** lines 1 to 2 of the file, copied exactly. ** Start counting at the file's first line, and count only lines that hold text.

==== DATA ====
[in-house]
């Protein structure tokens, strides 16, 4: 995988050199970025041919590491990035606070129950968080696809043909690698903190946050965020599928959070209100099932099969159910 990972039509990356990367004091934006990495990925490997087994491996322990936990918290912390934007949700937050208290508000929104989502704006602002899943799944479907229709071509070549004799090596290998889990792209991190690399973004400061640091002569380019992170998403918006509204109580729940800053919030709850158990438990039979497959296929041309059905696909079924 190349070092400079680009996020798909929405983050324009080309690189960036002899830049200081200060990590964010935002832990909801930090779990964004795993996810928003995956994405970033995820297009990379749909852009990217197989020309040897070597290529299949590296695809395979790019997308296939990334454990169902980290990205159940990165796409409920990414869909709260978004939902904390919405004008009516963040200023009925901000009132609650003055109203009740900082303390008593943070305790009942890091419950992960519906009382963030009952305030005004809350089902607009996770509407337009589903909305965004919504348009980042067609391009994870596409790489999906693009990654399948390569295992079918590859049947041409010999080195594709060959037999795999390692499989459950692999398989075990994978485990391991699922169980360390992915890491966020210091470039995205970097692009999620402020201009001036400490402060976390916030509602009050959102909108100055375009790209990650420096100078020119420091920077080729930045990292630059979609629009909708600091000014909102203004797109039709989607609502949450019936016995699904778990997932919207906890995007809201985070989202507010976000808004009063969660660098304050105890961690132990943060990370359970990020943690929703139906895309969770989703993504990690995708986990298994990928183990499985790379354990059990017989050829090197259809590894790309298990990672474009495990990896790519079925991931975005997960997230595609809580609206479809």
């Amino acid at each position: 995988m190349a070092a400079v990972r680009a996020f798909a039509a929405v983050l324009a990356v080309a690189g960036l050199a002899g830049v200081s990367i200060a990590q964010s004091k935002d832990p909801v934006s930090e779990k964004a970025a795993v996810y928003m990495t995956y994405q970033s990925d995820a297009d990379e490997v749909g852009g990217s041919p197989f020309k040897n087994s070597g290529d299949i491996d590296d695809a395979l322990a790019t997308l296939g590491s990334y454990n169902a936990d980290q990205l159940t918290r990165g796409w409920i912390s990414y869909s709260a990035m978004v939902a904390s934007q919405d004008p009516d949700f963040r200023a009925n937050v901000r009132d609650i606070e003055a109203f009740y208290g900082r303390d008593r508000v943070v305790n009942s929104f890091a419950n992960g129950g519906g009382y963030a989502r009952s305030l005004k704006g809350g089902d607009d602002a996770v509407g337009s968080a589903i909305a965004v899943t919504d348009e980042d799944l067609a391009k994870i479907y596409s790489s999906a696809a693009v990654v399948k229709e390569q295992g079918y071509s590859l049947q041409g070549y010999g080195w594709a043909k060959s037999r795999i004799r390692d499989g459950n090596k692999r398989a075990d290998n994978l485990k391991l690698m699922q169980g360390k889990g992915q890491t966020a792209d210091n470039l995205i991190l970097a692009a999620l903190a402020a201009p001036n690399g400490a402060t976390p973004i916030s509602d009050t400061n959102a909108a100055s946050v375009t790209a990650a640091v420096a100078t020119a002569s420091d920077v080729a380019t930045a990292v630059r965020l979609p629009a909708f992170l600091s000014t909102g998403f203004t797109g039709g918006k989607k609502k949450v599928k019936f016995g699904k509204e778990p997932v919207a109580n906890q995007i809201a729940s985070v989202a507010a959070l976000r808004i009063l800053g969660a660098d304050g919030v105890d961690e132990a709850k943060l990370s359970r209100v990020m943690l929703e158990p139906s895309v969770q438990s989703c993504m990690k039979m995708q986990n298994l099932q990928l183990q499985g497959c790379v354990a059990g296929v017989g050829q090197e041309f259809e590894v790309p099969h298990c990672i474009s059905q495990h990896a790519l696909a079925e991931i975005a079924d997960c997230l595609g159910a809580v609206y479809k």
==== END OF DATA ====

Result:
[in-house]
């Protein structure tokens, strides 16, 4: 995988050199970025041919590491990035606070129950968080696809043909690698903190946050965020599928959070209100099932099969159910 990972039509990356990367004091934006990495990925490997087994491996322990936990918290912390934007949700937050208290508000929104989502704006602002899943799944479907229709071509070549004799090596290998889990792209991190690399973004400061640091002569380019992170998403918006509204109580729940800053919030709850158990438990039979497959296929041309059905696909079924 190349070092400079680009996020798909929405983050324009080309690189960036002899830049200081200060990590964010935002832990909801930090779990964004795993996810928003995956994405970033995820297009990379749909852009990217197989020309040897070597290529299949590296695809395979790019997308296939990334454990169902980290990205159940990165796409409920990414869909709260978004939902904390919405004008009516963040200023009925901000009132609650003055109203009740900082303390008593943070305790009942890091419950992960519906009382963030009952305030005004809350089902607009996770509407337009589903909305965004919504348009980042067609391009994870596409790489999906693009990654399948390569295992079918590859049947041409010999080195594709060959037999795999390692499989459950692999398989075990994978485990391991699922169980360390992915890491966020210091470039995205970097692009999620402020201009001036400490402060976390916030509602009050959102909108100055375009790209990650420096100078020119420091920077080729930045990292630059979609629009909708600091000014909102203004797109039709989607609502949450019936016995699904778990997932919207906890995007809201985070989202507010976000808004009063969660660098304050105890961690132990943060990370359970990020943690929703139906895309969770989703993504990690995708986990298994990928183990499985790379354990059990017989050829090197259809590894790309298990990672474009495990990896790519079925991931975005997960997230595609809580609206479809």